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3.1 Chicano literature

3.1.1 Origin of Chicano literature

After the Mexican war in 1848 when the Treaty of Guadalupe was signed, Mexico lost the northern territory in favor to the United States. Concerned inhabitants were given a choice to go south to Mexico or to become American citizens. However, in accordance with the Treaty they were allowed to keep their language and culture. The foundation for new ethnic minority had been laid. Although their number rapidly increased by economic immigrants from Mexico, they were considered as second-class citizens and marked as “invisible minority” as recently as 1969. Rapid growth of Chicano movement in 1960s, also known as Boom, brought enormous expansion of literature (often written in a mixture of English and Spanish), theatre and literary reviews. Kathryn Van Spanckeren (2006) briefly determines Mexican-American culture:

Numerous Mexican-American writers reside in the Southwest, as they have for centuries. Distinctive concerns include the Spanish language, the Catholic tradition, folkloric forms, and, in recent years, race and gender inequality, generational conflict, and political activism. The culture is strongly patriarchal, but new female Chicana voices have arisen.(153)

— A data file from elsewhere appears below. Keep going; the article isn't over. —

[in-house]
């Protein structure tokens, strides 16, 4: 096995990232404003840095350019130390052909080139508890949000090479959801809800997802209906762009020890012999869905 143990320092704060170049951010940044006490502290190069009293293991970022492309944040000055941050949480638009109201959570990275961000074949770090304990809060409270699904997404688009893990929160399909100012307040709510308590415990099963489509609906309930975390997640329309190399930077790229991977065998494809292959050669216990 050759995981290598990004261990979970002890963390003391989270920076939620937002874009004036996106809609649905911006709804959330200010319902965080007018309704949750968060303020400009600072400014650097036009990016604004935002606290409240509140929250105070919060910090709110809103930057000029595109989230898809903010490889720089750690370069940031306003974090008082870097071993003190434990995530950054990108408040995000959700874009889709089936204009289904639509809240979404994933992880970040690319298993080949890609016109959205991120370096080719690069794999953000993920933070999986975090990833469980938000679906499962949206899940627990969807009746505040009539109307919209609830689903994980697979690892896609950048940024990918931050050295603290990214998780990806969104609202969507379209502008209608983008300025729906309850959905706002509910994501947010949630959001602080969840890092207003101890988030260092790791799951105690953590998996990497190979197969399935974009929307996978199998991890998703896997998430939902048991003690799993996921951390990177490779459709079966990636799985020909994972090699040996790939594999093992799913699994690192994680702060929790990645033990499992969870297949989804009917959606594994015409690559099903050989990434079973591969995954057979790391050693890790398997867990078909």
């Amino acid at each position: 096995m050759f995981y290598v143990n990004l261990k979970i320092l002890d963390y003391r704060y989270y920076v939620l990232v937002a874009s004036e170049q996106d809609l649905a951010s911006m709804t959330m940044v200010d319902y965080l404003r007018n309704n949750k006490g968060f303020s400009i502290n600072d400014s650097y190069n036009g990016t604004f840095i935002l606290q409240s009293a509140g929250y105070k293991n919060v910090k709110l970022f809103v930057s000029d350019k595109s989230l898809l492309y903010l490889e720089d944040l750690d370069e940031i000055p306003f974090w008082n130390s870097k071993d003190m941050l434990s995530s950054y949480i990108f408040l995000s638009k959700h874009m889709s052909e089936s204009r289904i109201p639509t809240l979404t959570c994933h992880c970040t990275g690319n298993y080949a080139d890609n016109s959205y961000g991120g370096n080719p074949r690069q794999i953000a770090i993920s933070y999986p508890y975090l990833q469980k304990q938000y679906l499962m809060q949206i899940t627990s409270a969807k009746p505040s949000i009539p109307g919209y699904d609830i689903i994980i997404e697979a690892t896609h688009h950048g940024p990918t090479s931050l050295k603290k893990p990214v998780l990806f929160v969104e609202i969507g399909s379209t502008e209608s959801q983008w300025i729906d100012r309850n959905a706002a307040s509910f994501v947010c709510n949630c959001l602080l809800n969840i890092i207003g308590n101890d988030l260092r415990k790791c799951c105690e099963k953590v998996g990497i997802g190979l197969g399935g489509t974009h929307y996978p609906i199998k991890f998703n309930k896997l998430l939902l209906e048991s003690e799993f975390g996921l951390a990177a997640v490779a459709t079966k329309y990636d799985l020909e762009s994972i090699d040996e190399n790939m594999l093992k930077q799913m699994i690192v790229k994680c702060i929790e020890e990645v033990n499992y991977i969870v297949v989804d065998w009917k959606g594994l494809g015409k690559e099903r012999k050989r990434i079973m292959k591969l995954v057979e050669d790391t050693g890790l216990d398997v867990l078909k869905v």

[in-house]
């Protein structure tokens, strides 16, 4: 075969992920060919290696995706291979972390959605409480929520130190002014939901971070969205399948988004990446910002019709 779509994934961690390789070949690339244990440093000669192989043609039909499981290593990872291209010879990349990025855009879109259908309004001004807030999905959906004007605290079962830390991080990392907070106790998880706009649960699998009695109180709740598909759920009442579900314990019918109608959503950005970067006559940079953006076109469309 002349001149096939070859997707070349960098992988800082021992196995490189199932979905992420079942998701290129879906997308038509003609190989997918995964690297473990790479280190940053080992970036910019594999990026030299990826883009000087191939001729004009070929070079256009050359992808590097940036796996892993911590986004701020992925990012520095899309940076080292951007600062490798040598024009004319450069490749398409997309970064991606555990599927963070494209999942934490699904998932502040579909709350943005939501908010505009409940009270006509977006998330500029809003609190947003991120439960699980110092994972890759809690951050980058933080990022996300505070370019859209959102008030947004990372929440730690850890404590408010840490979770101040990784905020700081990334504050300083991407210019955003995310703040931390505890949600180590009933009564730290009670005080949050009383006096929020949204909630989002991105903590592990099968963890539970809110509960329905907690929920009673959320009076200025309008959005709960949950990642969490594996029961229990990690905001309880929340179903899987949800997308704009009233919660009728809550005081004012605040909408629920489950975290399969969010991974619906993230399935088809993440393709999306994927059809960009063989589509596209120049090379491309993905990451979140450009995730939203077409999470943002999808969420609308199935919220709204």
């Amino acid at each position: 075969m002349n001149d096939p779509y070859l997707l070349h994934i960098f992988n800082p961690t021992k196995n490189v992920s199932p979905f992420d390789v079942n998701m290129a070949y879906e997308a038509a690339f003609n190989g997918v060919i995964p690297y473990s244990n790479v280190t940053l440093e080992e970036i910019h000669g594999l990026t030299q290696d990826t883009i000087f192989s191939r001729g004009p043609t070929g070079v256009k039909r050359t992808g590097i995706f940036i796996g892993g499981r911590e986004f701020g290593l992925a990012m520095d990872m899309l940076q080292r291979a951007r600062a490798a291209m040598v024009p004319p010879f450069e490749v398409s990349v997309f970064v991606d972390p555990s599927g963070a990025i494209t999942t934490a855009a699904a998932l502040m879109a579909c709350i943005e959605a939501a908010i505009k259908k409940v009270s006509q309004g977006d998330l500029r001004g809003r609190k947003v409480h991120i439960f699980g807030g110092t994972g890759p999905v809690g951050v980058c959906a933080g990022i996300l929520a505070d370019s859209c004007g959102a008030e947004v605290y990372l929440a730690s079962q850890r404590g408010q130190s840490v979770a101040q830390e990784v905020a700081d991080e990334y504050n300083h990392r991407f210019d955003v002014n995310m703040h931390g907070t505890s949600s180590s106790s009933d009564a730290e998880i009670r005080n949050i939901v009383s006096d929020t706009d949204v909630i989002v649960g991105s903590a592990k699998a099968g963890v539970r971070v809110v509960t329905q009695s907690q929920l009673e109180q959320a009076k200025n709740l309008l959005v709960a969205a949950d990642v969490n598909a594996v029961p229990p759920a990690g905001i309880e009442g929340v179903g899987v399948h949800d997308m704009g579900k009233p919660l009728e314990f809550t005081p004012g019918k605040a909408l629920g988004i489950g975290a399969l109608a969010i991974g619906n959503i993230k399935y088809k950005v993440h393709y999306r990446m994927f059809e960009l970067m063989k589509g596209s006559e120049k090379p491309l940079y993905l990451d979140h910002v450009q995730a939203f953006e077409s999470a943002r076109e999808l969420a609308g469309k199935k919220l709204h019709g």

In fact, the term Chicano designates also the social and racial discrimination, and the economic exploitation of a migrant working class. Elena Poniatowska in her lecture (1996) exemplifies the way Chicanos are being segregated by both societies - they are supposed to be “second-class Mexicans and fifth-class Americans”. This formula provides realistic image of mutual relationships between Mexicans, Americans and Chicanos. The latest named, moved in no man's land, had lost their sense of belonging and fight a constant struggle to achieve a social recognition.